Lane, James Everett, SP 5

Fallen
 
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 Photo In Uniform   Service Details
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Last Rank
Specialist 5
Last Service Branch
Transportation Corps
Last Primary MOS
67S-Single-Engine Tandem-Rotor Helicopter Mechanic
Last MOS Group
Transportation Corps (Enlisted)
Primary Unit
1962-1962, 67S, MAAG Vietnam (MAAGV)
Service Years
1950 - 1962

Specialist 5


Four Service Stripes



Three Overseas Service Bars


 Last Photo   Personal Details 

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Home State
Texas
Texas
Year of Birth
1933
 
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Casualty Info
Home Town
Odessa, TX
Last Address
Odessa, TX

Casualty Date
Jul 15, 1962
 
Cause
Hostile, Died
Reason
Air Loss, Crash - Land
Location
Kontum (Vietnam)
Conflict
Vietnam War
Location of Interment
Sunset Memorial Gardens - Odessa, Texas
Wall/Plot Coordinates
01E 011/Ascension G, Row 139, Grave 1

 Official Badges 

Infantry Shoulder Cord


 Unofficial Badges 




 Military Association Memberships
Vietnam Veterans MemorialThe National Gold Star Family Registry
  1982, Vietnam Veterans Memorial [Verified]7 - Assoc. Page
  2010, The National Gold Star Family Registry

 Photo Album   (More...


 Ribbon Bar

Combat Infantryman 1st Award
Aviation Badge (Basic)
Parachutist (Basic)

 
 Enlisted/Officer Basic Training
  1950, Basic Training (Fort Benning, GA)
  1957, Basic Training (Fort Bliss, TX)
 Unit Assignments
Airborne School1st Battalion, 188th Infantry Regiment (Airborne)1st Battalion, 17th Infantry 7th Infantry Division
US Army Pacific (USARPAC)/US Army Alaska (USARAK)140th Transportation Battalion (TMT)MAAG Vietnam (MAAGV)45th Transportation Battalion (Transport Aircraft) /8th Transportation Company
  1950-1950, 4745, Airborne School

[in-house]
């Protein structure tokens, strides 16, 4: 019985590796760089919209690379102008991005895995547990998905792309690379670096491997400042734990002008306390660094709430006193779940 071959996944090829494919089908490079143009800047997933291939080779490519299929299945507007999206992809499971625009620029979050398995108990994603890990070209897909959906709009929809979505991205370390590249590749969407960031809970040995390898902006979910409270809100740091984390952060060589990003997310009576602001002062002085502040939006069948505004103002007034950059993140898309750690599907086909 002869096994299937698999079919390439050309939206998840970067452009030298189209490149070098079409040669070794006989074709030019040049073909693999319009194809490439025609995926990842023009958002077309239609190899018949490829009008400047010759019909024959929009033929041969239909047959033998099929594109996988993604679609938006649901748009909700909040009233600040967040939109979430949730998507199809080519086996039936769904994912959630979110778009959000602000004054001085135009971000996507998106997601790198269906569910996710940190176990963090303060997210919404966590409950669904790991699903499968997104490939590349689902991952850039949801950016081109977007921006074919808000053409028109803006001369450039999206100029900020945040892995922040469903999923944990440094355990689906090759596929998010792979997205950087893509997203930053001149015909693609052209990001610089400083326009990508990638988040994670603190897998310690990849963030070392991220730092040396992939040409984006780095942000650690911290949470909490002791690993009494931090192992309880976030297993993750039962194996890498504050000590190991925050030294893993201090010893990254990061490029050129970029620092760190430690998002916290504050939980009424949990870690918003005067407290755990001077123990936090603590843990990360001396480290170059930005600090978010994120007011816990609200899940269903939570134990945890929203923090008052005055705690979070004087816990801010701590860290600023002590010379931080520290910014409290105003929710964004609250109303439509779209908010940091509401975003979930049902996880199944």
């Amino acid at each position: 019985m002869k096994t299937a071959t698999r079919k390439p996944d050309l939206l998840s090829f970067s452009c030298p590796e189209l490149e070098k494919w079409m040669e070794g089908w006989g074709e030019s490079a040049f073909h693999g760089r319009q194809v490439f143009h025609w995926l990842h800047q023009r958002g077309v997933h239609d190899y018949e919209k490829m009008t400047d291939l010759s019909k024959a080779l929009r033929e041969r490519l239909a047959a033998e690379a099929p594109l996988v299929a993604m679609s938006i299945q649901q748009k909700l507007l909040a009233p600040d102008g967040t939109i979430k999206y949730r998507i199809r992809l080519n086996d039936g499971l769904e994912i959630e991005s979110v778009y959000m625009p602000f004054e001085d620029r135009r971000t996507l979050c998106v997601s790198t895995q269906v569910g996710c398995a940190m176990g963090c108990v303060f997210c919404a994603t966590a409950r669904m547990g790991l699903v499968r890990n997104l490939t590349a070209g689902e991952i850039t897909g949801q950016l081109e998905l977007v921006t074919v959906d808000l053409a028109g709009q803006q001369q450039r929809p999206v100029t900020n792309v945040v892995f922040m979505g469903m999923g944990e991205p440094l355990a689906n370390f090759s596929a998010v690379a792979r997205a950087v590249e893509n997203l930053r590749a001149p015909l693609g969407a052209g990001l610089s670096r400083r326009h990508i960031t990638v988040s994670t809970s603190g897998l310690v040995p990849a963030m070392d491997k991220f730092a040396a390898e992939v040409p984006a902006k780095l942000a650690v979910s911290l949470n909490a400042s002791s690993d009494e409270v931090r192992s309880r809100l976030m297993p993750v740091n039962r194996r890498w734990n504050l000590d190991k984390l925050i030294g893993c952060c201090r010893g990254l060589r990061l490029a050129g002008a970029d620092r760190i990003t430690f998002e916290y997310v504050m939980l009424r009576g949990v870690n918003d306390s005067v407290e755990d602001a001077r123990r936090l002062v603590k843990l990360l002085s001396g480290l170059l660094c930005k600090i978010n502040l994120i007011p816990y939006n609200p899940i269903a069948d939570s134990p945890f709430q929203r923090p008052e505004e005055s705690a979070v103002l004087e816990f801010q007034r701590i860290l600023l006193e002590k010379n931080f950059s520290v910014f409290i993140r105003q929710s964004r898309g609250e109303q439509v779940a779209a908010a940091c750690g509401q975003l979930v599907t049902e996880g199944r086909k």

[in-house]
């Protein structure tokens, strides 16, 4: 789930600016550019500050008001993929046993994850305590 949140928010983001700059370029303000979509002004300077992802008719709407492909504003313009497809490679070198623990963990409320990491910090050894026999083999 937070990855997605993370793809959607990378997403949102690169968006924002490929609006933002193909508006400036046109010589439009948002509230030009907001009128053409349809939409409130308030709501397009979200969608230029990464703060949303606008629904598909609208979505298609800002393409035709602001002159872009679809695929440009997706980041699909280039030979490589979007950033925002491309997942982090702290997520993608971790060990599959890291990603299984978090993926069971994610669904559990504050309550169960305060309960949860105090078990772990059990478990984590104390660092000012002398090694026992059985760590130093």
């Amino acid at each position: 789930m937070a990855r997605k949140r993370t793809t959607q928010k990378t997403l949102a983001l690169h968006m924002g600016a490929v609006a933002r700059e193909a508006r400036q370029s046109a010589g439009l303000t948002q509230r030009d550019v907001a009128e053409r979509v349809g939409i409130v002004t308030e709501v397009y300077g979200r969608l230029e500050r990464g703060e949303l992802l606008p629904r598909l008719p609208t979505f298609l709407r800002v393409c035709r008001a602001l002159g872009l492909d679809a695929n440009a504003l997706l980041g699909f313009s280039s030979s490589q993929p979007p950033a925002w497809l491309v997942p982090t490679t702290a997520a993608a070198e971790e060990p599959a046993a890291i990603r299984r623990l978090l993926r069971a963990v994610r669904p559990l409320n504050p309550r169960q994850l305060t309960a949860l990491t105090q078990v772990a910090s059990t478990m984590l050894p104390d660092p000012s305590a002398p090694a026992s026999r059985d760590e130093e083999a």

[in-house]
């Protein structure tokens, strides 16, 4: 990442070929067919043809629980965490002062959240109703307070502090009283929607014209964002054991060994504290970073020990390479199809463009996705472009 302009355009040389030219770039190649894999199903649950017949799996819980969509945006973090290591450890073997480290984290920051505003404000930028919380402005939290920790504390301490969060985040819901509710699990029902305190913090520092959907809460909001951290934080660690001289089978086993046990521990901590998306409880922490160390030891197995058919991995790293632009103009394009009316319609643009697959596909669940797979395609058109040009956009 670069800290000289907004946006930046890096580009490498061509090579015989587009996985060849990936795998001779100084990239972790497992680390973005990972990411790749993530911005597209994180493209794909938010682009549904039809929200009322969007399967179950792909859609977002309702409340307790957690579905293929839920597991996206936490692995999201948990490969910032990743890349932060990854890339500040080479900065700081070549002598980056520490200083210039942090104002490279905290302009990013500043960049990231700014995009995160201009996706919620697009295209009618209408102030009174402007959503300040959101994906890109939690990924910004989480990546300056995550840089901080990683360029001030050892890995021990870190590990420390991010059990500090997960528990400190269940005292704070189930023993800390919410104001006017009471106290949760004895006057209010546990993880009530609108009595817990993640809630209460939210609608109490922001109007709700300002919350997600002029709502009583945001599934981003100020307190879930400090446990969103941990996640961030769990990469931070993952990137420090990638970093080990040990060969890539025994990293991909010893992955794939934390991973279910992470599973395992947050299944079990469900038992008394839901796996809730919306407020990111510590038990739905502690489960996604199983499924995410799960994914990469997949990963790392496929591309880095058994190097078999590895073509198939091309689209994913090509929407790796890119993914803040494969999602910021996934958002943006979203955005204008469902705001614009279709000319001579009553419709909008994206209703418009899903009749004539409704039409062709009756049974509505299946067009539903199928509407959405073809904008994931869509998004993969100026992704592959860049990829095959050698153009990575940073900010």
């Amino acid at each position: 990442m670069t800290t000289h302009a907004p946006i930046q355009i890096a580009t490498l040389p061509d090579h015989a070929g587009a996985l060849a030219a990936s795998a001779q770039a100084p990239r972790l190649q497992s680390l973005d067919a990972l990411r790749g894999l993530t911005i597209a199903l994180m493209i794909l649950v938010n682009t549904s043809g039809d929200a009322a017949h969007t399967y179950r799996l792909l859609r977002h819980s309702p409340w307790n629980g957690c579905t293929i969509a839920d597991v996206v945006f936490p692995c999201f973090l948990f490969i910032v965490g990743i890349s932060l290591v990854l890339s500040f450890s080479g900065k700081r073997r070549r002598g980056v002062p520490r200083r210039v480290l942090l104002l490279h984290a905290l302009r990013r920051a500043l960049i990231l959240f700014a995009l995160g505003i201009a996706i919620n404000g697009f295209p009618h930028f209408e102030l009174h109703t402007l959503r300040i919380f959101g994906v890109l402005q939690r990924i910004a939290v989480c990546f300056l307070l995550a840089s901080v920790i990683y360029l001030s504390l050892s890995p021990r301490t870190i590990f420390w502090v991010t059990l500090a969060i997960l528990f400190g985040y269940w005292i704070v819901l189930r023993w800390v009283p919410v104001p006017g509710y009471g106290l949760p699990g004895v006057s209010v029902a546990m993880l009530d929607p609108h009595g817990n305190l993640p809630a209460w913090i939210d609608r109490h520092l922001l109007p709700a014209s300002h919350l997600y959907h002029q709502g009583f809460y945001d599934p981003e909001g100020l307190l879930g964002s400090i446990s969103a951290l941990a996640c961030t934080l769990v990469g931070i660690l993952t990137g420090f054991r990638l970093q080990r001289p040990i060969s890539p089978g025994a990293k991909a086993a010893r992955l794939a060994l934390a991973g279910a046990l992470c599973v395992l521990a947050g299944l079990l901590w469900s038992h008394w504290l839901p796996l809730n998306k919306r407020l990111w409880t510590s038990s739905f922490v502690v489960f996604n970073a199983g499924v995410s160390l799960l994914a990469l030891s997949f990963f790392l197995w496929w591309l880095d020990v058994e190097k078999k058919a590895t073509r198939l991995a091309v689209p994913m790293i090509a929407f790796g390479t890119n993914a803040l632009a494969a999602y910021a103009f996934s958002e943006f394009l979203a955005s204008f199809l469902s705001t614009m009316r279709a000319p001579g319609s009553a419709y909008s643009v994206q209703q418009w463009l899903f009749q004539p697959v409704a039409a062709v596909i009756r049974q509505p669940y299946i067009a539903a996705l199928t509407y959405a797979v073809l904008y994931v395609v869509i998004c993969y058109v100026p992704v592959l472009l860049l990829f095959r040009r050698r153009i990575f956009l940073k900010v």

1950-1953, 1st Battalion, 188th Infantry Regiment (Airborne)
  1953-1953, 1st Battalion, 17th Infantry
  1953-1953, 7th Infantry Division
  1957-1958, 334th Transportation Group
  1958-1961, US Army Pacific (USARPAC)/US Army Alaska (USARAK)
  1961-1961, 140th Transportation Battalion (TMT)
  1962-1962, 67S, MAAG Vietnam (MAAGV)
  1962-1962, 67S, 45th Transportation Battalion (Transport Aircraft) /8th Transportation Company
 Combat and Non-Combat Operations
  1953-1953 Korean War/Third Korean Winter (1952-53)/Battle of Pork Chop Hill
  1961-1962 Multiple JUSMAAGV Operations 1959-1963
  1962-1962 Vietnam War/Advisory Campaign (1962-65)
 Other News, Events and Photographs
 
  Jun 15, 2017, General Photos3
 Additional Information
Last Known Activity
“The First American helicopter crew was lost during a reconnaissance mission in Vietnam on July 15, 1962.

On board the Ch-21C (tail number 56-02084) of the 8th Transportation Company were a crew of four (pilot; co-pilot; crew chief and door gunner); three passengers, a LTC who was the Senior American Advisor to the 22nd ARVN Infantry Division and two Senior ARVN officers.

Those identified were:
LTC Anthony Tencza, American Advisor
Major Bob Corniel, Co-pilot
CWO Joseph Goldberg, Pilot-Aircraft Commander
SP5 Harold Guthrie-Crew Chief
Sp5 James E. Lane-Door Gunner
2 unnamed ARVN officers

Visibility was poor and the Shawnee had maneuvered through low clouds and was over unsecured enemy territory in mountainous terrain when, near the village of Dak Rode, the helicopter came under hostile fire. Specialist Lane returned fire at the enemy, concealed in the mist. The enemy continued to fire upon the helicopter until it crashed into the trees.

According to Max Wilson, the pilot who was following in another Shawnee, “ I saw it go down, but low on fuel and ammo, there was nothing we could do.”